Wednesday 21 March 2018

Ski 2014/15: Eat, drink and be Meribel...

Chalet Carine

Barbara McCarthy

"You could spend an entire season in Meribel and probably still not ski every slope."

"It's so vast," my ski guide informed me as we sat on the lift overlooking a small section of Les Trois Vallées, the biggest inter-linked winter sports area in the world.

With 200 lifts and 600km of slopes, endless après possibilities and beautiful villages in the heart of the French Alps, this is the best ski resort I've ever experienced.

Les Trois Vallées was born out of a dream by modernist architect, Laurent Chappis, to create jobs and skiing for the people in 1925. It comprises of eight villages in total, the three biggest being Meribel, where we stayed, Val Thorens and Courchevel.

Meribel offers a beautiful town centre and fantastic nightlife. Val Thorens is the highest resort in Europe with some of the best views in the Alps and great snow activities, while glitzy Courchevel has a staggering nine five-star hotels, Michelin star restaurants, exceptional slopes and a large quantity of people in fur-trimmed onesies. They complement each other beautifully.

The Abramoviches, Beckhams and numerous members of European royalty like to winter in the region alongside wealthy Russians. You can't blame them. The skiing is incredible and the hospitality is second to none.

But back to Meribel. We travelled with Irish company Highlife, who offer a range of luxury chalets in the region. It's the ideal option for large groups and families with children. Although the chalets can also be booked on a room-by-room basis.

Our group chose Chalet Carine, which has beautiful rooms, a sauna, hot tub and log fire. The chalets are extremely cozy and the staff ensures you'll want for nothing. Sandwiches, water and cakes were packed into our rucksacks before we set off each morning while our boots rested on heated hangers overnight. Highlife staff even drop you to and from the village, where you can hire your skis at the Espace Gliss Ski Shop.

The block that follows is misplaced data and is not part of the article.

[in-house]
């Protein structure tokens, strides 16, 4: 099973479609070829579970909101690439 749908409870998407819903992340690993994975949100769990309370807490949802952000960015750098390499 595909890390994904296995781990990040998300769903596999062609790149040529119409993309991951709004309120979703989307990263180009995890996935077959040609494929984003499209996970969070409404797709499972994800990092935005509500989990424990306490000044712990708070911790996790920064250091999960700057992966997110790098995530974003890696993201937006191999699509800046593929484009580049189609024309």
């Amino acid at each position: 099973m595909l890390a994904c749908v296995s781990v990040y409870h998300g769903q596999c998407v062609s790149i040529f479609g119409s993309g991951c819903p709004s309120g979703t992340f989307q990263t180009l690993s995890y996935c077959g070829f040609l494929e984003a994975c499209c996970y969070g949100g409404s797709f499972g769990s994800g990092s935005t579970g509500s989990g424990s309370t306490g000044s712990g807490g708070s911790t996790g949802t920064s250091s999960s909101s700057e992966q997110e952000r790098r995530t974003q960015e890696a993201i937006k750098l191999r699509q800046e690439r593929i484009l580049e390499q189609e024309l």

When we arrived home after a day's skiing, a warm welcome of coffee and cake awaited and after a pleasant soak in the outdoor hot tub we were treated to aperitifs and a fantastic meal. Everything was delicious - from the delicate salmon starters to the lamb and duck mains. I undid all my hard afternoon work on the slopes, but what matter.

It wasn't within the realms of my capabilities to send back the chocolate mousse half-eaten, or the Irish coffees and cheese boards for that matter.

Each day an ample and utterly delicious breakfast was served at a lovely wooden table overlooking the snowcapped peaks and village, after which we took a four-hour guided ski tour. Our experienced instructor came from The Magic School, which provides teachers for students at every ski and snowboarding level.

We covered some nice reds, blues and the odd black, too. As a self-taught skier, I was delighted to receive a few new tips from an expert - although it's better to embark on these tours with people who are at the same standard, otherwise you'd find yourself waiting around all morning, or lagging behind.

Depending on what time of year you're skiing, you may need to go a little higher to get the compact snow. The Combe Vallon in Meribel, which can be found on the 2,952 meter high Mont Vallon, is one of the most popular and famous runs and lovely for a late afternoon sojourn.